Fish Radio

Salmon markets have some bright points

June 17, 2015

This is Fish Radio. Some bright points for Alaska salmon markets. I’ll tell you more after this –

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Salmon sales and prices have been in a slump all year.  There’s an overall global glut – as Alaska is poised for its biggest salmon harvest in 20 years with huge runs forecasted for both reds and pinks.  The single toughest thing stacked against overseas seafood sales is the strong US dollar.

Overall the dollar is up anywhere from 11 to 45 percent or more in some cases, versus the currencies of our buyers. And that makes it really difficult to maintain pricing because those buyers have to pay a higher price or it has to adjust and typically it adjusts somewhere in the middle. 3  

Andy Wink is a Seafood Industry Economist with the McDowell Group. Exports typically account for 60-70 percent of Alaska’s wholesale seafood sales. the strong dollar will force people to turn more to US retail, and  Wink says that could be a good thing.

It’s not just the world species. But the hope and expectation is this will entice retailers because anytime you’re able to buy at lower wholesale prices typically you’re able to turn  better margins and hopefully that will get them to do more promotions and spur more sales. Because we certainly need the sales volume – after last year’s run of sockeye and the 2013 record pink run, and heading into this year, we’ve got a lot of product out there and that is great for long term. Because building that consumption is going to build demand. 11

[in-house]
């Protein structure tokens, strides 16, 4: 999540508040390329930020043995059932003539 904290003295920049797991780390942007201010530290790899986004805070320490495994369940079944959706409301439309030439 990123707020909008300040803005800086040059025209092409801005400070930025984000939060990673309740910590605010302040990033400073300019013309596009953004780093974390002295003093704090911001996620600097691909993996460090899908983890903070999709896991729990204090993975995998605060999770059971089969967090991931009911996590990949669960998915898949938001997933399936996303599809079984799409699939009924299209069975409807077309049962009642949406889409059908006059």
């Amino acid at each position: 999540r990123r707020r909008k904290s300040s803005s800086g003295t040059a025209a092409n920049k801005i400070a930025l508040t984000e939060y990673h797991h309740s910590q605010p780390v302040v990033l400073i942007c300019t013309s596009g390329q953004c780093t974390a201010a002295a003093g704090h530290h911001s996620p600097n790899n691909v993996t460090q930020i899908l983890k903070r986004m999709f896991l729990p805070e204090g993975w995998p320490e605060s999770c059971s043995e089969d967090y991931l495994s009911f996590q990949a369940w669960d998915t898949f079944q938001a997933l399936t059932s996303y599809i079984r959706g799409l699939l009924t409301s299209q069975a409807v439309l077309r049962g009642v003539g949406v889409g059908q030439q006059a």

The lower salmon prices have been embraced at retail, especially for sockeyes, where major chains report increased sales from 69 to 243 percent over the same time   last year. To move the pack, the Alaska Seafood Marketing Institute has pushed the Alaska brand at over 5,000 Cook It Frozen demos during that time.

Wink says the lower seafood prices are playing well against other “what’s for dinner” items, such as poultry, pork, and beef, which is at an all time high.

So for the time being, I think Alaska seafood products are at a better value than they’ve been overall in a long time relative to other proteins. 8

Other bright spots for Alaska: farmed salmon sales are in a slump, and look for fewer sockeyes from Canada.

Now this year, Bristol Bay has a big forecast but Fraser River is expected to be down. It typically only pops every four years so that should be less supply. On the farmed salmon side, the expectation is that production will be pretty flat. So that’s really nice. Anytime you see flat production on the farmed salmon industry it pretty much feels like taking supply off the table because it is grown so steadily over time and people factor that growth in. 13

The 2015 Sockeye Market Report was done for  the Bristol Bay Regional Seafood Development Association site. Find links there and at www.alaskafishradio.com /

 

Fish Radio is also brought to you by Ocean Beauty Seafoods – who salutes and says thanks to the men and women fishing across Alaska for their hard work and dedication. (www.oceanbeauty.com) In Kodiak, I’m Laine Welch.

 

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